All types of Rich Answers are more common on desktop than mobile, including Featured Snippets. However, video Featured Snippets on mobile occur with about the same frequency as on desktop.
Since more and more search slots are being occupied by Rich Answers, it is imperative that you try to earn a place in them for your brand. The easiest to pursue (though still a challenge!) are Featured Snippets.
Do you post photos from your mobile phone? Looking for expert-level mobile photo editing solutions? In this article, you’ll discover three mobile apps that help you edit and deliver professional-looking photographs. #1: Make Complex Edits Using Mendr Even if you’re a pro at using DIY photo editing apps, getting the perfect image can be a [...]
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Are you using a Facebook Messenger bot to talk with customers? Wondering how to build an email list using your bot? In this article, you’ll learn how to automate the capture of email addresses (and other user information) into the email marketing service of your choice. #1: Set Up a List and Welcome Message in [...]
The post How to Grow Your Email List With a Facebook Messenger Bot appeared first on Social Media Examiner.
Mark can’t decide which yogurt is best, so he’s testing them all. In similar fashion, Google has to do a lot of testing to decide which source makes the best featured snippet for a given query.
In this episode of the popular Here’s Why digital marketing video series, Eric Enge reveals the results of his fascinating study showing how much Google churns the sources for its featured snippets in search.
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Mark: Eric, tell the viewers what we did in our latest featured snippet study.
Eric: Happy to. We were interested in measuring how frequently Google changes featured snippets. To do that, we got together with the team at STAT Search Analytics to see if we could use their data to help measure it, because they have an awesome tool for this. We took 5,000 keywords that we had shown featured snippets in previous studies that we did on the topic, and we checked them with the STAT Tool for 124 straight days on both mobile and desktop.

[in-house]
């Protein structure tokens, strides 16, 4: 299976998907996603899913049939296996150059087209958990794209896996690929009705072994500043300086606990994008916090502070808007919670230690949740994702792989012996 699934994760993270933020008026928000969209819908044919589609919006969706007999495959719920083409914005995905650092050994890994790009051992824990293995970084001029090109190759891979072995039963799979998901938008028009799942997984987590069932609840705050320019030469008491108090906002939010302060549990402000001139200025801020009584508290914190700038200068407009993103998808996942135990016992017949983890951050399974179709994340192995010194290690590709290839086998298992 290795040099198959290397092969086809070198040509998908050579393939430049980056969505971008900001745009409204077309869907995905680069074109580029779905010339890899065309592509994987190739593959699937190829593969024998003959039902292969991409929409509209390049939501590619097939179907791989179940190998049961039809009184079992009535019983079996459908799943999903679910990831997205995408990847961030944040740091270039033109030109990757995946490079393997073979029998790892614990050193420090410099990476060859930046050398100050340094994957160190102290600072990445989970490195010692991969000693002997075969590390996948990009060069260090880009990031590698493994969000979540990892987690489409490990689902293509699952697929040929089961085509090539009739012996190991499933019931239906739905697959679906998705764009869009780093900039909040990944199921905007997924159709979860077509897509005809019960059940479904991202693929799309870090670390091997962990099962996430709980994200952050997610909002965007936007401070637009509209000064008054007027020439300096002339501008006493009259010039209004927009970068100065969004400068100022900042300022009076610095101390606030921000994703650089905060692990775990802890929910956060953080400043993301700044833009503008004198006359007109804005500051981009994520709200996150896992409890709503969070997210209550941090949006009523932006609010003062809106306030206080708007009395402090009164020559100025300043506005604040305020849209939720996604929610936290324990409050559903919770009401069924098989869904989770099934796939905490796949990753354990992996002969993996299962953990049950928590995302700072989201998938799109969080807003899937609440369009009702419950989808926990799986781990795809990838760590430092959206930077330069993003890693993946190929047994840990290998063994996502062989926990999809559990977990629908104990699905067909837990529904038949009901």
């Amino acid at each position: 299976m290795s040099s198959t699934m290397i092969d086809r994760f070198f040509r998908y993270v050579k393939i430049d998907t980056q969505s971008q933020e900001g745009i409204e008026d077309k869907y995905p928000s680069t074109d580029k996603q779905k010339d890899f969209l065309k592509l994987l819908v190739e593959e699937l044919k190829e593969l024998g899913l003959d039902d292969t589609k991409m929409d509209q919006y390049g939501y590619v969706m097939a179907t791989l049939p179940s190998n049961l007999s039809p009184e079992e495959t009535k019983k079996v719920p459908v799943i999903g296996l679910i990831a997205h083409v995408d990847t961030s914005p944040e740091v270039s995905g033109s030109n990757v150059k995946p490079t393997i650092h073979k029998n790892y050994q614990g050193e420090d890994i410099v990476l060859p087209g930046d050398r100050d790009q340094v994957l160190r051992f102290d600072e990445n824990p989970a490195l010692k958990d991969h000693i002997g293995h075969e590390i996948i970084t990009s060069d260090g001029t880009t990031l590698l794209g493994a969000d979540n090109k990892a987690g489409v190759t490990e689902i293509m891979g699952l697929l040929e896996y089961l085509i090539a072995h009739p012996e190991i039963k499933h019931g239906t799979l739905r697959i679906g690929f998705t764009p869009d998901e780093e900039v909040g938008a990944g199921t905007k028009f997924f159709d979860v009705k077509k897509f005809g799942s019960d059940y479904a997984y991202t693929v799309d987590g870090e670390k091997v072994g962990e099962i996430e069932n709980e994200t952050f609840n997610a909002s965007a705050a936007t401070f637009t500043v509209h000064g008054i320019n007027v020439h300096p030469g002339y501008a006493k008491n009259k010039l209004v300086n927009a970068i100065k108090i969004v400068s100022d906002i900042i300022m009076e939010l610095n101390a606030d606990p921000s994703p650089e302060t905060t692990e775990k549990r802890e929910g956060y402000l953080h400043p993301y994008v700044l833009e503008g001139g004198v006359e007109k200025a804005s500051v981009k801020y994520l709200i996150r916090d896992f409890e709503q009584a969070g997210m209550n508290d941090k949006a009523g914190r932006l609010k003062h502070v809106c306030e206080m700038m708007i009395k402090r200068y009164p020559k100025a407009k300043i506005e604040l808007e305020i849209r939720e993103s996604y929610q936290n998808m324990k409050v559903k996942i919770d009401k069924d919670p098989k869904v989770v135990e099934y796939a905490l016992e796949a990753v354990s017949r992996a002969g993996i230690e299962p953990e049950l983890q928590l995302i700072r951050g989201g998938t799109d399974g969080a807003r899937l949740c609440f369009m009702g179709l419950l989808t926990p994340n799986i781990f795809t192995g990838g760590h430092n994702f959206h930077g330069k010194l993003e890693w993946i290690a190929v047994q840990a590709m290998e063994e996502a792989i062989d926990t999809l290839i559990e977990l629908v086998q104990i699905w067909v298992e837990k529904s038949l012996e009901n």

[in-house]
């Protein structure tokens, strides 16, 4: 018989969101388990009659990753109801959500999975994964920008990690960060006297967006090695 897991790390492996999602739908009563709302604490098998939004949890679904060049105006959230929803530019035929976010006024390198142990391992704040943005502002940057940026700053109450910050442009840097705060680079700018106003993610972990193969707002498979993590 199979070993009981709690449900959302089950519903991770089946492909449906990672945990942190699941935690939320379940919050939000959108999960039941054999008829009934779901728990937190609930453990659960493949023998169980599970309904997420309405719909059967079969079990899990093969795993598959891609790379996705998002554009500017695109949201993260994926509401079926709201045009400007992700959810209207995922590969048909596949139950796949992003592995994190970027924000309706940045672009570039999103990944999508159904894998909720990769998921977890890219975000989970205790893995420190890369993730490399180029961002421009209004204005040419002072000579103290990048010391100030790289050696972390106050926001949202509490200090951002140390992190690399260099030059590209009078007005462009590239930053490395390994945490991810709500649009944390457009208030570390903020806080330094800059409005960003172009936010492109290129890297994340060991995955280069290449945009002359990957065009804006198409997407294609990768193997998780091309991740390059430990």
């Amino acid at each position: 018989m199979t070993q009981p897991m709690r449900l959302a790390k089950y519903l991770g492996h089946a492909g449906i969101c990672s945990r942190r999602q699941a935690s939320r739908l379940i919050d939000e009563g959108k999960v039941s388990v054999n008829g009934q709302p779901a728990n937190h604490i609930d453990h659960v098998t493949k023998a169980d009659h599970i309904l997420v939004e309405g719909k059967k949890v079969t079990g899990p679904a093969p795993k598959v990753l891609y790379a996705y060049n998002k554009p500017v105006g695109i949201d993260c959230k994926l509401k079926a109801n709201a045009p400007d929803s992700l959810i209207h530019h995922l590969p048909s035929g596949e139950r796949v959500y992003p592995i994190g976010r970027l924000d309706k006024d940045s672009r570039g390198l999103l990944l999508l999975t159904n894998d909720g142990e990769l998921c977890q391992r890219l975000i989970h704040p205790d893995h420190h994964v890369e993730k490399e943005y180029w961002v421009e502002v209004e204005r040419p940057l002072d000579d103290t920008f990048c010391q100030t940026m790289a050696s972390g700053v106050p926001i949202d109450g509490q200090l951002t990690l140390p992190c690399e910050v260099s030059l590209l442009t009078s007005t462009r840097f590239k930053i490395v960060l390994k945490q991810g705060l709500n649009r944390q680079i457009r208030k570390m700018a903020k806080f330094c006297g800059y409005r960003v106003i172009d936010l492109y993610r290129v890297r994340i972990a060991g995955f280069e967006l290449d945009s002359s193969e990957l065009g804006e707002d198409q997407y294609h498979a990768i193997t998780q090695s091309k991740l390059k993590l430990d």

Mark: And what did we see?
Eric: What we saw was really interesting. One of the first findings is, even though we started with 5,000 queries that we knew had historically shown featured snippets before, 522 of those queries didn’t show any at all during the 124 days of the new study. But we also saw lots of queries that were very stable, if they had featured snippets for the entire time. That happened for about 2,200 of the 5,000 queries, on desktop that is. And on the mobile side, about 1,275.
Study shows 10% fewer featured snippets year-over-year in a test set of 5000 queries.Click To Tweet
However, and here is where it gets really interesting, we saw many that changed very, very frequently. For one keyword, “What is day student tuition?” we saw 12 different sites that Google used to show a featured snippet during the test period, and eight days that had no featured snippet at all. So, there is a high amount of what I call churn, or thrashing if you will. It’s just amazing how quickly they’re turning all this stuff over.